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Harry Reid on caucus confusion: 'Iowa has forfeited its chance to be number one'

Harry Reid on caucus confusion: 'Iowa has forfeited its chance to be number one'

Former Senate Majority Leader Harry ReidHarry Mason ReidBottom line Senate roadblocks threaten to box in Biden How a tied Senate could lead a divided America MORE (D-Nev.) said Nevada should replace Iowa as the nation’s first caucuses after Iowa’s “debacle” last week, in an exclusive interview with Vice.

“Iowa has forfeited its chance to be number one. I don't think that'll happen anymore,” Reid told the publication. 

He also noted the lack of a diverse electorate in both Iowa and New Hampshire, where Sen. Bernie SandersBernie SandersDemocrats brush off calls for Biden to play hardball on Cabinet picks What's behind the divisions over Biden's secretary of Labor? Young voters set turnout record, aiding Biden win MORE (I-Vt.) won the first-in-the-nation primary Tuesday evening.

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“Since the debacle in Iowa, [pundits] have been talking about, Nevada should be the first state. Why? Because we’re a state that’s heavily diverse,” Reid added. “It’s really a state that represents what the country is all about. So I think that Iowa really was an embarrassment to everybody.”

Nevada’s caucuses on Feb. 22 are the next contest for the winnowing Democratic field.

Reid, who still wields considerable political influence in the state, told Vice he had recently spoken on the phone with Sens. Amy KlobucharAmy KlobucharFormer Minnesota Democratic leader quits party Top cybersecurity official ousted by Trump Lawmakers question tech CEOs about content moderation in first post-election hearing MORE (D-Minn.) and Elizabeth WarrenElizabeth WarrenDemocrats brush off calls for Biden to play hardball on Cabinet picks What's behind the divisions over Biden's secretary of Labor? Alito to far-right litigants: The buffet is open MORE (D-Mass.), as well as former South Bend, Ind., Mayor Pete ButtigiegPete ButtigiegButtigieg: Denying Biden intelligence briefings is about protecting Trump's 'ego' Biden's win is not a policy mandate — he should govern accordingly Pavlich: Hollow calls for unity MORE, and that while he had not spoken with Sanders in “several weeks,” he regularly spoke to Sanders’s campaign manager, Faiz Shakir, who previously served as a senior adviser to Reid.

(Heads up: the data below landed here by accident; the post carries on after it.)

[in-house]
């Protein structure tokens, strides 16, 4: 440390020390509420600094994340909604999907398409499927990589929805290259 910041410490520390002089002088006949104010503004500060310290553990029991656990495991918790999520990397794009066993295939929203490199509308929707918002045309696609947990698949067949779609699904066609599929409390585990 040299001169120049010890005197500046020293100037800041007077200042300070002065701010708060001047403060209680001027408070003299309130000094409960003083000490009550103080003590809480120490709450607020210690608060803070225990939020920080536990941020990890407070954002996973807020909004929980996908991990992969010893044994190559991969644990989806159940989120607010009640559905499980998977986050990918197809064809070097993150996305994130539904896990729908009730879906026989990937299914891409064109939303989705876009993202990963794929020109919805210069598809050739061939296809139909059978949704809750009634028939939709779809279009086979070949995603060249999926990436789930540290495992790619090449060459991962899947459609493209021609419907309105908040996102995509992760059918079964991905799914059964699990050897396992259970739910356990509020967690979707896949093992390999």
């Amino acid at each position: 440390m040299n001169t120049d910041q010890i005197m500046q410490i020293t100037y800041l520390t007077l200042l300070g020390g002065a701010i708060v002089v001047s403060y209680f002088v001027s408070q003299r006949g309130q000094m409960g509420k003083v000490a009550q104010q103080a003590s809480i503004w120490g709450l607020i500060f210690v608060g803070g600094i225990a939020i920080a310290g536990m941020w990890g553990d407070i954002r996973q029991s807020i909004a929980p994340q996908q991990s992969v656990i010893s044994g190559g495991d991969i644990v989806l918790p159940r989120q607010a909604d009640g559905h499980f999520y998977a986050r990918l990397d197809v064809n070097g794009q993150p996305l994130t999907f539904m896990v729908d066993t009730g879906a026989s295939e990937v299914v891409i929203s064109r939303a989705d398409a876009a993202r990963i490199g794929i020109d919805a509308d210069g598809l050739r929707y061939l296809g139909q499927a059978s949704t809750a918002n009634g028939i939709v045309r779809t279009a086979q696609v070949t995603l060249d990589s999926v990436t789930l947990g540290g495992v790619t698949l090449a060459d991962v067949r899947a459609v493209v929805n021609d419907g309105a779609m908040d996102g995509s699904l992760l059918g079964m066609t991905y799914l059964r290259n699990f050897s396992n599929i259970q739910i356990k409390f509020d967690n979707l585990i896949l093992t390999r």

Reid told the publication he has made up his mind on who he will cast his vote for but said he would vote early to avoid anyone knowing his choice.

Reid also addressed the candidacy of former New York City Mayor Mike Bloomberg, who will not compete in the Nevada caucuses but has advanced in the polls amid a barrage of TV advertising.

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“You have to recognize, the man — he really was a good mayor of a huge, huge city, the largest city in America. I like him, I’ve always liked him. Nobody’s done more on guns and climate than he has. No one.”

However, Reid, who in 2012 falsely claimed to have information indicating then-Republican presidential nominee Mitt RomneyWillard (Mitt) Mitt RomneyDemocrats brush off calls for Biden to play hardball on Cabinet picks Hogan 'embarrassed that more people' in the GOP 'aren't speaking up' against Trump Democrats gear up for last oversight showdown with Trump MORE had paid no taxes for years, said Bloomberg must release his tax returns as soon as possible.

“I believe going back to Eisenhower and Truman, they showed us their taxes, and the only one that hasn't is Trump. So I think tax returns are something that's part of the ballgame,” Reid told Vice. “Any presidential wannabe should do it.”